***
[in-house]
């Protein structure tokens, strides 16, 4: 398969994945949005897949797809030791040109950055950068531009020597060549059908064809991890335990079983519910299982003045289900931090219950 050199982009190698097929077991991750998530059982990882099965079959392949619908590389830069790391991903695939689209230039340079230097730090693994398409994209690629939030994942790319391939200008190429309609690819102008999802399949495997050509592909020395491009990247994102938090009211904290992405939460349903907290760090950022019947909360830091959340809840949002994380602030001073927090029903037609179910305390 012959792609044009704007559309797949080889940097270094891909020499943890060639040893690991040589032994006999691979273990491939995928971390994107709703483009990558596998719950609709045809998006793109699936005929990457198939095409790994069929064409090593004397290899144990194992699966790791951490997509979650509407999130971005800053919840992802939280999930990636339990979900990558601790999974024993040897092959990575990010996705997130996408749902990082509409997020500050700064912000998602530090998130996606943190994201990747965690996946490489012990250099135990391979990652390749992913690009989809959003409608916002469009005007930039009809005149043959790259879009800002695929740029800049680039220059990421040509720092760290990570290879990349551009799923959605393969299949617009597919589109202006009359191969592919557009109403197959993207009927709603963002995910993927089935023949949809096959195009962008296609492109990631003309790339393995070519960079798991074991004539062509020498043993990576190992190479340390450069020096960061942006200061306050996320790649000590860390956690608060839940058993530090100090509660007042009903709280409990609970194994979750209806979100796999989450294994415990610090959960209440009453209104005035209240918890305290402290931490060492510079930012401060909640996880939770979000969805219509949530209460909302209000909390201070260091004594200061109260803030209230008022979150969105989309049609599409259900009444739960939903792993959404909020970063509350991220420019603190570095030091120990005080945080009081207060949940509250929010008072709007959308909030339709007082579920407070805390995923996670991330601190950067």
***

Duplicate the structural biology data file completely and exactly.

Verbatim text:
[in-house]
């Protein structure tokens, strides 16, 4: 398969994945949005897949797809030791040109950055950068531009020597060549059908064809991890335990079983519910299982003045289900931090219950 050199982009190698097929077991991750998530059982990882099965079959392949619908590389830069790391991903695939689209230039340079230097730090693994398409994209690629939030994942790319391939200008190429309609690819102008999802399949495997050509592909020395491009990247994102938090009211904290992405939460349903907290760090950022019947909360830091959340809840949002994380602030001073927090029903037609179910305390 012959792609044009704007559309797949080889940097270094891909020499943890060639040893690991040589032994006999691979273990491939995928971390994107709703483009990558596998719950609709045809998006793109699936005929990457198939095409790994069929064409090593004397290899144990194992699966790791951490997509979650509407999130971005800053919840992802939280999930990636339990979900990558601790999974024993040897092959990575990010996705997130996408749902990082509409997020500050700064912000998602530090998130996606943190994201990747965690996946490489012990250099135990391979990652390749992913690009989809959003409608916002469009005007930039009809005149043959790259879009800002695929740029800049680039220059990421040509720092760290990570290879990349551009799923959605393969299949617009597919589109202006009359191969592919557009109403197959993207009927709603963002995910993927089935023949949809096959195009962008296609492109990631003309790339393995070519960079798991074991004539062509020498043993990576190992190479340390450069020096960061942006200061306050996320790649000590860390956690608060839940058993530090100090509660007042009903709280409990609970194994979750209806979100796999989450294994415990610090959960209440009453209104005035209240918890305290402290931490060492510079930012401060909640996880939770979000969805219509949530209460909302209000909390201070260091004594200061109260803030209230008022979150969105989309049609599409259900009444739960939903792993959404909020970063509350991220420019603190570095030091120990005080945080009081207060949940509250929010008072709007959308909030339709007082579920407070805390995923996670991330601190950067």